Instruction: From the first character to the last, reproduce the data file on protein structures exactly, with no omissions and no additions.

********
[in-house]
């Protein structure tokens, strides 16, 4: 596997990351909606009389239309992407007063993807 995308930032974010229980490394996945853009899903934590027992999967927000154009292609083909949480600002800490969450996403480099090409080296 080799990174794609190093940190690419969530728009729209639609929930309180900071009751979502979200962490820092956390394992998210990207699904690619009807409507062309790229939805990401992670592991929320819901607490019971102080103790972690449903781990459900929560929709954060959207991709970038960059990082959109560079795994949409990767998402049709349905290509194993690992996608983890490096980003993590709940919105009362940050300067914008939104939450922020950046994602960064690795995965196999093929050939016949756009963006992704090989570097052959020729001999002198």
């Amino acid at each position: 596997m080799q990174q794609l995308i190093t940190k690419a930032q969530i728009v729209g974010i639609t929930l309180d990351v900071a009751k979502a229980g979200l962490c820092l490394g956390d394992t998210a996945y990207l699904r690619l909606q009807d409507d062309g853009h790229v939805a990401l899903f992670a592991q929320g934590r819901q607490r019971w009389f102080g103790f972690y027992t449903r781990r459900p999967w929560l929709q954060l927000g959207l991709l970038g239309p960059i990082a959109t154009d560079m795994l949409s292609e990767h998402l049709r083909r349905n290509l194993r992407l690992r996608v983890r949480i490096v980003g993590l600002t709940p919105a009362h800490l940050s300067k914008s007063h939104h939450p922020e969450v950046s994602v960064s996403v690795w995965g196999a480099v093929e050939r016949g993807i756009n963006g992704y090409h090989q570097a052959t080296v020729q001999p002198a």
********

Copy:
[in-house]
């Protein structure tokens, strides 16, 4: 596997990351909606009389239309992407007063993807 995308930032974010229980490394996945853009899903934590027992999967927000154009292609083909949480600002800490969450996403480099090409080296 080799990174794609190093940190690419969530728009729209639609929930309180900071009751979502979200962490820092956390394992998210990207699904690619009807409507062309790229939805990401992670592991929320819901607490019971102080103790972690449903781990459900929560929709954060959207991709970038960059990082959109560079795994949409990767998402049709349905290509194993690992996608983890490096980003993590709940919105009362940050300067914008939104939450922020950046994602960064690795995965196999093929050939016949756009963006992704090989570097052959020729001999002198």
């Amino acid at each position: 596997m080799q990174q794609l995308i190093t940190k690419a930032q969530i728009v729209g974010i639609t929930l309180d990351v900071a009751k979502a229980g979200l962490c820092l490394g956390d394992t998210a996945y990207l699904r690619l909606q009807d409507d062309g853009h790229v939805a990401l899903f992670a592991q929320g934590r819901q607490r019971w009389f102080g103790f972690y027992t449903r781990r459900p999967w929560l929709q954060l927000g959207l991709l970038g239309p960059i990082a959109t154009d560079m795994l949409s292609e990767h998402l049709r083909r349905n290509l194993r992407l690992r996608v983890r949480i490096v980003g993590l600002t709940p919105a009362h800490l940050s300067k914008s007063h939104h939450p922020e969450v950046s994602v960064s996403v690795w995965g196999a480099v093929e050939r016949g993807i756009n963006g992704y090409h090989q570097a052959t080296v020729q001999p002198a």